October 7, 2019
The Cascade Mountain Range extends from British Columbia all the way to California with miles of hiking, snow-shoeing, skiing and cross-country skiing trails. The Washington Cascades are just a few hours from Seattle and offer countless opportunities for outdoor adventures with some of the best camping, backpacking and mountain climbing available.
The North Cascades are home to Mount Baker, the North Cascades National Park, the Ross Lake National Recreation Area and the Chelan Lake National Recreation Area. Sometimes referred to as the “American Alps,” this area is over 400 million years old with more glaciers than any other park in the continental United States.
The North Cascade Region was designated first as a Forest Reserve in 1897 and then became a National Park in 1968. The North Cascades National Park Act also designated the other two areas of the North Cascades National Park Service Complex as National Recreation Areas — Ross Lake National Recreation Area and Lake Chelan National Recreation Area. The parks covers almost 700,000 acres and has more than 75 species of mammals and 200 different types of birds. There are more than 300 glaciers, waterfalls and old-growth forests to explore. The more than 400 miles of hiking trails mean there are paths for all kinds of hikers.
The Central Cascades are only two hours by car from Seattle and offer endless outdoor recreational activities such as backpacking, climbing, skiing and hiking. Both Snoqualmie Pass and Steven’s Pass offer extensive skiing opportunities in the winter and great hiking in the summer. Lake Chelan is ideal for summer adventures with plenty of water play available.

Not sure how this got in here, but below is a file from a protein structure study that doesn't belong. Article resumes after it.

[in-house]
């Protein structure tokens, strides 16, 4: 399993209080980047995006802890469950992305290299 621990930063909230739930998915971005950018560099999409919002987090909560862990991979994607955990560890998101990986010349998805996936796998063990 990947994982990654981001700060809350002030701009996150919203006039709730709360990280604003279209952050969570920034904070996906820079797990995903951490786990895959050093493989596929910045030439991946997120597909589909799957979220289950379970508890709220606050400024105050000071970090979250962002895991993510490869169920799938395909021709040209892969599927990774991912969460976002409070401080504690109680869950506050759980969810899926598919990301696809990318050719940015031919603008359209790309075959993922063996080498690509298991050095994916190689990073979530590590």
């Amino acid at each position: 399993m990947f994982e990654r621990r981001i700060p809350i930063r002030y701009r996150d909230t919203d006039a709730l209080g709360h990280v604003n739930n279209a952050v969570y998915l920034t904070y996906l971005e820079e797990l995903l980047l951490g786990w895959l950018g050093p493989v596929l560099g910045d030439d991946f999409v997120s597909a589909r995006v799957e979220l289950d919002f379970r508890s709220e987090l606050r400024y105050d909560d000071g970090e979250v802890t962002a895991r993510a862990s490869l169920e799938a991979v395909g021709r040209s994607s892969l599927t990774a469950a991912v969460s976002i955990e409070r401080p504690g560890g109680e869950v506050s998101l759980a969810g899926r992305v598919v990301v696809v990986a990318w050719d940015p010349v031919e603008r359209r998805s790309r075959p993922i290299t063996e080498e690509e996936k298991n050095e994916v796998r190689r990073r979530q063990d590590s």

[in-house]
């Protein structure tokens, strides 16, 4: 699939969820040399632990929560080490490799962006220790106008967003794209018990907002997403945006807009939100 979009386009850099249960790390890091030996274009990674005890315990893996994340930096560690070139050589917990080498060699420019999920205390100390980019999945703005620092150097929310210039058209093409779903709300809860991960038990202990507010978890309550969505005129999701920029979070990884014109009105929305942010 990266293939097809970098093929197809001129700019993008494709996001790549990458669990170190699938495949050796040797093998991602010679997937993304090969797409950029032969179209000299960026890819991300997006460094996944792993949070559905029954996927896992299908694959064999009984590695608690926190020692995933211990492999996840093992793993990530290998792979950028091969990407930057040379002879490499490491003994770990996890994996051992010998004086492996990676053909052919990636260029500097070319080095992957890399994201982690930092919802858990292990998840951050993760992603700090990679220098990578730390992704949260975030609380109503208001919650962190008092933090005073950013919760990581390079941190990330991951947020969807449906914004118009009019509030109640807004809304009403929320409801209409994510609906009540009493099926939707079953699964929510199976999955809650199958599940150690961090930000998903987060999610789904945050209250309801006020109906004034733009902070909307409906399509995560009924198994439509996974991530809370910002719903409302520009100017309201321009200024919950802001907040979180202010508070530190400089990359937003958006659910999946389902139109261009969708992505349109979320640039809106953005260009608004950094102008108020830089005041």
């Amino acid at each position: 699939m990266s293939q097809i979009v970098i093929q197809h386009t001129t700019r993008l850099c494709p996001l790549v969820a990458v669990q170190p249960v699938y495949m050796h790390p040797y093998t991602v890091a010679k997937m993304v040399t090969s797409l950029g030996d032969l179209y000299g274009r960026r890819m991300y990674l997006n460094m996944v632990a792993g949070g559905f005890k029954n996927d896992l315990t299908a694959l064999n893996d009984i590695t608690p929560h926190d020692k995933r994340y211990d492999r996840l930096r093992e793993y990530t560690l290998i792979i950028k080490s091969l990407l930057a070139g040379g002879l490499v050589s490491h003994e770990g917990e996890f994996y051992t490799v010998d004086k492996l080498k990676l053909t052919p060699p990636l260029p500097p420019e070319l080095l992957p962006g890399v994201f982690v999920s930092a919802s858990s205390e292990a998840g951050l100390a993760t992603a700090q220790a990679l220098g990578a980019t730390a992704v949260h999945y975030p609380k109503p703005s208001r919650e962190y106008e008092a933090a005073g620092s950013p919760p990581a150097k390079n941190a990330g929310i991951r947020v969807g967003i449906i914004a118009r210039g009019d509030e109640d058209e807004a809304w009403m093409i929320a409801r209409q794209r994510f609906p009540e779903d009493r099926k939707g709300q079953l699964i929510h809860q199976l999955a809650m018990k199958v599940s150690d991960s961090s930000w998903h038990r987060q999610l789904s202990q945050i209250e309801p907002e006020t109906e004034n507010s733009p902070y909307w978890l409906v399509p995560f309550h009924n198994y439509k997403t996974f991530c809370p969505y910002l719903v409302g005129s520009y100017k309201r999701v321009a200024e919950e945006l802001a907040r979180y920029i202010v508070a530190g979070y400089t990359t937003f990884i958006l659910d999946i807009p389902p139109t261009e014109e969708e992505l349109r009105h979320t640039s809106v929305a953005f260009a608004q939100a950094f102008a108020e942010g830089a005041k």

The Central Cascades provide ample hiking opportunities with one of the most popular being, The Enchantments. There are also lots of less strenuous trails to alpine lakes, waterfalls and through lush forests.
The South Cascades offer three snow-capped majestic volcanoes – Mount Adams, Mount Rainier and Mount St. Helens which rise dramatically with many outdoor recreational opportunities.
Mount Rainier National Park is a popular attraction with gorgeous views, lots of hiking trails, climbing opportunities and amazing wildflowers. Younger kids will enjoy the Nisqually Vista Trail with spectacular views of Mount Rainier. The trail features Pacific silver fir, subalpine fir, and mountain hemlock, along with gorgeous views of Mount Rainier.
Mount St. Helens has a long history and remains a favorite for climbers. The mountain erupted in May 1980 and was designated as the Mount St. Helens National Volcanic Monument shortly after. The visitor center has fascinating studies of volcanic activity for all ages.
Mount Adams to to the southwest, rises to 12,276 feet and is a popular climbing location. The area is ideal for hiking, picnicking and camping.
Cascade Loop Scenic Drive
Washington’s Cascade Loop is approximately 440 miles long and offers spectacular views. Start in Everett, just 30 miles north of Seattle and head toward the Cascade Mountains in Northwest Washington. Stop at Mount Baker to enjoy mountain beauty and glacier fed lakes before heading toward Winthrop. Loop around the Columbia River Valley through Lake Chelan and down to Wenatchee and Leavenworth before finding though Steven’s Pass and Snoqualmie. This is an amazing and beautiful drive which showcases all the Cascades have to offer.
By Rebecca Mongrain